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An alternate approach is induction on $n=\dim(W)$. The base case $n=0$ is clear, so the hard part is the induction step. For this, it's enough to prove the following result: if $M$ is a closed subspace of $V$ and $x\in V,x\not\in M$, then $M+\mathbb{C}x$ is also a closed subspace. Indeed, by the Hahn-Banach theorem there is a continuous linear functional ...


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This is in fact never true; suppose you have a matrix $A$ of rank $k$. Then, we can take linearly independent $v_1, \dots, v_k \in \text{Ran}(A)$, so there exist $u_1, \dots, u_k$ such that $Au_i = v_i$ for each $i$. Suppose for a contradiction the statement is true for some $p < k$, so there is a sequence $(B_n)$ of $n \times n$ norm 1 matrices of rank ...


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The indices are different because the sums are independent from one another. If one intends to multiply the sums, then this distinction is a critical one. Suppose that we were to multiply the summations $\sum_{n=1}^2a_n$ and $\sum_{n=1}^2b_n$ and naively failed to make this distinction. Then, we would have incorrectly $$\begin{align} ...


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Orthornormality refers to the basis $e_i$. When a basis is orthonormal it means the inner product between any two elements of the basis $e_i,e_j$ is $\langle e_i, e_j \rangle = \delta_{ij}$ (see kronecker delta). More generally, two vectors $u,v$ are orthogonal if $\langle u, v \rangle = 0$. The normality part comes from elements of the basis having norm ...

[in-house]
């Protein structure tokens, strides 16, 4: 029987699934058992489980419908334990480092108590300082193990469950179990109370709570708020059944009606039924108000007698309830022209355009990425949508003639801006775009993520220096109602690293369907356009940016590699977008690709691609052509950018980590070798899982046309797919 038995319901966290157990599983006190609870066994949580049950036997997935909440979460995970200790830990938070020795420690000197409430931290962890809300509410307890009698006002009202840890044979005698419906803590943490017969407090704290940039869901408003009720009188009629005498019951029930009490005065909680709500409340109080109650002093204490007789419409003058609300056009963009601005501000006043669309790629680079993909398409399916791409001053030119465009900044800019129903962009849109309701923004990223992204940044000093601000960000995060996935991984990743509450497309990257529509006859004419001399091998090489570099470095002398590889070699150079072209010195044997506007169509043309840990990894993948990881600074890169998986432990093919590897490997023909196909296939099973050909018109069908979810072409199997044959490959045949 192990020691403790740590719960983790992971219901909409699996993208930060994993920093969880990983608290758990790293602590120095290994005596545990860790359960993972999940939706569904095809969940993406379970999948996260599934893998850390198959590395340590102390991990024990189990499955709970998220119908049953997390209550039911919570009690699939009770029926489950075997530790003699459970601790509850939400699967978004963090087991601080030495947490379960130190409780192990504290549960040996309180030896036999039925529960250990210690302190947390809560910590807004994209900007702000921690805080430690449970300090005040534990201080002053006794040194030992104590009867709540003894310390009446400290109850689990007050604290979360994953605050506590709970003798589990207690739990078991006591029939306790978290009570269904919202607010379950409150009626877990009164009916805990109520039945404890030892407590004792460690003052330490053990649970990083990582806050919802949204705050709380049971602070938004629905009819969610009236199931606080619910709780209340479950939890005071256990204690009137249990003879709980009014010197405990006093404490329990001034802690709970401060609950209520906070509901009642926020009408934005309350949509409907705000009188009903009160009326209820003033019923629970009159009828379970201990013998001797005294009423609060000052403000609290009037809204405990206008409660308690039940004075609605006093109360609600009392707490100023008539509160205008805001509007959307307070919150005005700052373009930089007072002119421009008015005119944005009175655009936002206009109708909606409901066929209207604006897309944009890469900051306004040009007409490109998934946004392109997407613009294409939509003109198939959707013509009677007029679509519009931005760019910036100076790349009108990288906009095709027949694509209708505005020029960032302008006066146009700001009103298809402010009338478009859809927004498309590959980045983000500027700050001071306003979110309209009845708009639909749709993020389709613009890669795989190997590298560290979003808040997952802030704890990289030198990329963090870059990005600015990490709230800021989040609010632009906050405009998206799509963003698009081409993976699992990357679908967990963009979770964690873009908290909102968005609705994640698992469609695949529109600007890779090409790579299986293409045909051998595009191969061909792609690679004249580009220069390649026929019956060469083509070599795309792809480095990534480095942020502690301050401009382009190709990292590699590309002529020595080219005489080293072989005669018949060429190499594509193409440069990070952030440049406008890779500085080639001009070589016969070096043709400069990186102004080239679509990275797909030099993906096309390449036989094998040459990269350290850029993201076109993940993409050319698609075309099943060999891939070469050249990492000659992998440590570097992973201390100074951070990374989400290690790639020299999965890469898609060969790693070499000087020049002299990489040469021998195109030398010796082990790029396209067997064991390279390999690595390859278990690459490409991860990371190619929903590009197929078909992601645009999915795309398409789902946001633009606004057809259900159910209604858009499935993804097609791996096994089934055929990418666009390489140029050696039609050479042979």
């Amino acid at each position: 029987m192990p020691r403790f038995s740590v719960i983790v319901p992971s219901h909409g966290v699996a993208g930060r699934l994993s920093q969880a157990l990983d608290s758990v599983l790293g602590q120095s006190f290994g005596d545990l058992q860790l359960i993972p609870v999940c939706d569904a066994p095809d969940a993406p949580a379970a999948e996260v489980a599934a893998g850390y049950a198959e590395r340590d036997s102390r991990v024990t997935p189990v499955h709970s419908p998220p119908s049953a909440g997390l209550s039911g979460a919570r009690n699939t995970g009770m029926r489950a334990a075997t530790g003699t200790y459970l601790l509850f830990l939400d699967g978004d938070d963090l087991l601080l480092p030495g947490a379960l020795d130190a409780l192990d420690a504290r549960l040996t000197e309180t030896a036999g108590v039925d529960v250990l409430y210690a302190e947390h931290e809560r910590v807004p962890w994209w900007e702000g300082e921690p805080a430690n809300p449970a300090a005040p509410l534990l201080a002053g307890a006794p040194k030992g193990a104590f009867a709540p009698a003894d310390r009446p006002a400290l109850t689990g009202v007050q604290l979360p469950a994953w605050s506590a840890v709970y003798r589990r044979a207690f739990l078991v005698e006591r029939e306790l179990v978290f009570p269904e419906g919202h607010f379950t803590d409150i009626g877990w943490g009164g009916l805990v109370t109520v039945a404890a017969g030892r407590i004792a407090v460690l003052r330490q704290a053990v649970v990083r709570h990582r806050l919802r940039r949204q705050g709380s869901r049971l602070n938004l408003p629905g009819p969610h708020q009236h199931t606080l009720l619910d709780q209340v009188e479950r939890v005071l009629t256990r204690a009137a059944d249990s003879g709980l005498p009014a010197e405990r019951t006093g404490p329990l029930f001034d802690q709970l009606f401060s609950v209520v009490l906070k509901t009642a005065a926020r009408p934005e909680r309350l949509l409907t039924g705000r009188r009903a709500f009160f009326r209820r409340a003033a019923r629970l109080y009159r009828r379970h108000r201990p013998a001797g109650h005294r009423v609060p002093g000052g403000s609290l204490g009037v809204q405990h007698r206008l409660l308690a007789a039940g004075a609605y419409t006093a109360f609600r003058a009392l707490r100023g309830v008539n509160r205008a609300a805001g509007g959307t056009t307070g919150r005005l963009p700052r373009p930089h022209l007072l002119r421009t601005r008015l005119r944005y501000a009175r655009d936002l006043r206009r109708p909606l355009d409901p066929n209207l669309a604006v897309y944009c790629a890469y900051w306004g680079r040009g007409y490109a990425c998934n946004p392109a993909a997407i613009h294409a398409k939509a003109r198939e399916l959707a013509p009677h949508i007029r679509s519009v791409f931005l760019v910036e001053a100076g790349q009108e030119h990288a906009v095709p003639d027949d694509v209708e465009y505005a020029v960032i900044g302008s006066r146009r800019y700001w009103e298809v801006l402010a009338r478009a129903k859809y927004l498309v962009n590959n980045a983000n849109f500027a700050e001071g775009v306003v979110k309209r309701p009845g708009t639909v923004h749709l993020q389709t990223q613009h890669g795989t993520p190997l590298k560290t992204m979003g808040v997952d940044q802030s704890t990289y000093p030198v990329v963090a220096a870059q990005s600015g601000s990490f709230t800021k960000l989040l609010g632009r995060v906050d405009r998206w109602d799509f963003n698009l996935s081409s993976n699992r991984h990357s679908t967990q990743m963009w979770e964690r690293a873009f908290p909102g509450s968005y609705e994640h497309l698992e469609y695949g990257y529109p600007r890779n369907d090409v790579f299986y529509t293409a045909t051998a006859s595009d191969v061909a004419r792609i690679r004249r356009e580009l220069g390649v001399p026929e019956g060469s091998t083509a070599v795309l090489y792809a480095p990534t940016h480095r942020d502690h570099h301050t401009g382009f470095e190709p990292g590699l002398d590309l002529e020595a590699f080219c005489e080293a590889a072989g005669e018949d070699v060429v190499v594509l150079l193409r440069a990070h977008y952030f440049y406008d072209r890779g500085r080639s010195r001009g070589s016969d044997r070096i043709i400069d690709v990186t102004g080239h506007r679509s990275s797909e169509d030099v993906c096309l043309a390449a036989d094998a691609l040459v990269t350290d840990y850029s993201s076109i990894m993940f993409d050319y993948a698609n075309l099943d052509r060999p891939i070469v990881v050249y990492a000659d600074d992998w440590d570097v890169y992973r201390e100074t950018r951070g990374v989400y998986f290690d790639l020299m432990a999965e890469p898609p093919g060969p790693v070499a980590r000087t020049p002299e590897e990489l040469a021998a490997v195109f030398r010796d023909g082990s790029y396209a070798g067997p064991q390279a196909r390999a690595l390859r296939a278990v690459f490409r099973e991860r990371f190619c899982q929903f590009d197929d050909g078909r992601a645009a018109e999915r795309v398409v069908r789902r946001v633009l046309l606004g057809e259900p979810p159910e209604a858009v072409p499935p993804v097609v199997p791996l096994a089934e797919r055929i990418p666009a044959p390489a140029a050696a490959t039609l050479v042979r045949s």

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That's because it is notationally bad and depending on how you read it, it may even give different results. For example, consider simple vectors in $\mathbb{R}^{3}$ given by $v=a_{1}e_{1}+a_{2}e_{2}+a_{3}e_{3}=\sum_{n=1}^{3}a_{n}e_{n}$. Then if we use same index, \begin{equation} \begin{aligned} ...


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Sure, you can do it this way. If $y \neq 0$ is killed by all of the $f_i$, then if $x$ is in a basic weak neighborhood corresponding to the $f_i$, then $x+ty$ is also in this neighborhood for all $t$, since $f_i(x) = f_i(x+ty)$. In particular, the weak neighborhood will be unbounded. Ultimately, I think the point is that the kernel of a linear functional ...



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